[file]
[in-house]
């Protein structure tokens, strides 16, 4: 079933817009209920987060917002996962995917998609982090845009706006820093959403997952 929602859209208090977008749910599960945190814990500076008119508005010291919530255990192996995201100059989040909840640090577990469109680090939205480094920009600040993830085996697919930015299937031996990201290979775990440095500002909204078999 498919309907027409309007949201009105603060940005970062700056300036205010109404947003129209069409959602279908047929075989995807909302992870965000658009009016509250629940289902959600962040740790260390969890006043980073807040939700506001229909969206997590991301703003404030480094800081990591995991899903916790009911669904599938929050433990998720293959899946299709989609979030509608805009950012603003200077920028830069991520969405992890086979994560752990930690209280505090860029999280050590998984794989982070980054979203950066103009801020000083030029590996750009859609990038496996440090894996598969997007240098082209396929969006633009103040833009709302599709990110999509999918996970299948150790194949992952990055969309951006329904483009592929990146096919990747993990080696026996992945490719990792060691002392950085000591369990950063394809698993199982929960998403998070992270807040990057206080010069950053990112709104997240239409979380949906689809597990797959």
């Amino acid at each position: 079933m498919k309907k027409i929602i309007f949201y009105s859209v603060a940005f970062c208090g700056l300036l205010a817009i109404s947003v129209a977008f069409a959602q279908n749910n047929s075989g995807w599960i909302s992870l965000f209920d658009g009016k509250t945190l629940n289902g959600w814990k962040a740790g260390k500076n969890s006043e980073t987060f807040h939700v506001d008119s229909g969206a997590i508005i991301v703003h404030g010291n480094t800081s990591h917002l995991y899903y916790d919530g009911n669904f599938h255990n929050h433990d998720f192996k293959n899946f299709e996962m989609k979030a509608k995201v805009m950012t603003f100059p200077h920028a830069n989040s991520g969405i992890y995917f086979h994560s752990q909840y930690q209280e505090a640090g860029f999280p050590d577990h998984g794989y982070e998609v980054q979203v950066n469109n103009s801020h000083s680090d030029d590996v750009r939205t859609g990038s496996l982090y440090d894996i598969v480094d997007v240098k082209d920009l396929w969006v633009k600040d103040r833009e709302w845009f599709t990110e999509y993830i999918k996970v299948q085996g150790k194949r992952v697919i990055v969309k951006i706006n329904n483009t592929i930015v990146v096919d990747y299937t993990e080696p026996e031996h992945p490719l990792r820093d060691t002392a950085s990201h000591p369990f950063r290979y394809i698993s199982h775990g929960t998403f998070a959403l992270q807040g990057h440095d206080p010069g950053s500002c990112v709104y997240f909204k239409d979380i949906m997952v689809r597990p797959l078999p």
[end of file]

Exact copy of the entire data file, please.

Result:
[in-house]
């Protein structure tokens, strides 16, 4: 079933817009209920987060917002996962995917998609982090845009706006820093959403997952 929602859209208090977008749910599960945190814990500076008119508005010291919530255990192996995201100059989040909840640090577990469109680090939205480094920009600040993830085996697919930015299937031996990201290979775990440095500002909204078999 498919309907027409309007949201009105603060940005970062700056300036205010109404947003129209069409959602279908047929075989995807909302992870965000658009009016509250629940289902959600962040740790260390969890006043980073807040939700506001229909969206997590991301703003404030480094800081990591995991899903916790009911669904599938929050433990998720293959899946299709989609979030509608805009950012603003200077920028830069991520969405992890086979994560752990930690209280505090860029999280050590998984794989982070980054979203950066103009801020000083030029590996750009859609990038496996440090894996598969997007240098082209396929969006633009103040833009709302599709990110999509999918996970299948150790194949992952990055969309951006329904483009592929990146096919990747993990080696026996992945490719990792060691002392950085000591369990950063394809698993199982929960998403998070992270807040990057206080010069950053990112709104997240239409979380949906689809597990797959």
């Amino acid at each position: 079933m498919k309907k027409i929602i309007f949201y009105s859209v603060a940005f970062c208090g700056l300036l205010a817009i109404s947003v129209a977008f069409a959602q279908n749910n047929s075989g995807w599960i909302s992870l965000f209920d658009g009016k509250t945190l629940n289902g959600w814990k962040a740790g260390k500076n969890s006043e980073t987060f807040h939700v506001d008119s229909g969206a997590i508005i991301v703003h404030g010291n480094t800081s990591h917002l995991y899903y916790d919530g009911n669904f599938h255990n929050h433990d998720f192996k293959n899946f299709e996962m989609k979030a509608k995201v805009m950012t603003f100059p200077h920028a830069n989040s991520g969405i992890y995917f086979h994560s752990q909840y930690q209280e505090a640090g860029f999280p050590d577990h998984g794989y982070e998609v980054q979203v950066n469109n103009s801020h000083s680090d030029d590996v750009r939205t859609g990038s496996l982090y440090d894996i598969v480094d997007v240098k082209d920009l396929w969006v633009k600040d103040r833009e709302w845009f599709t990110e999509y993830i999918k996970v299948q085996g150790k194949r992952v697919i990055v969309k951006i706006n329904n483009t592929i930015v990146v096919d990747y299937t993990e080696p026996e031996h992945p490719l990792r820093d060691t002392a950085s990201h000591p369990f950063r290979y394809i698993s199982h775990g929960t998403f998070a959403l992270q807040g990057h440095d206080p010069g950053s500002c990112v709104y997240f909204k239409d979380i949906m997952v689809r597990p797959l078999p």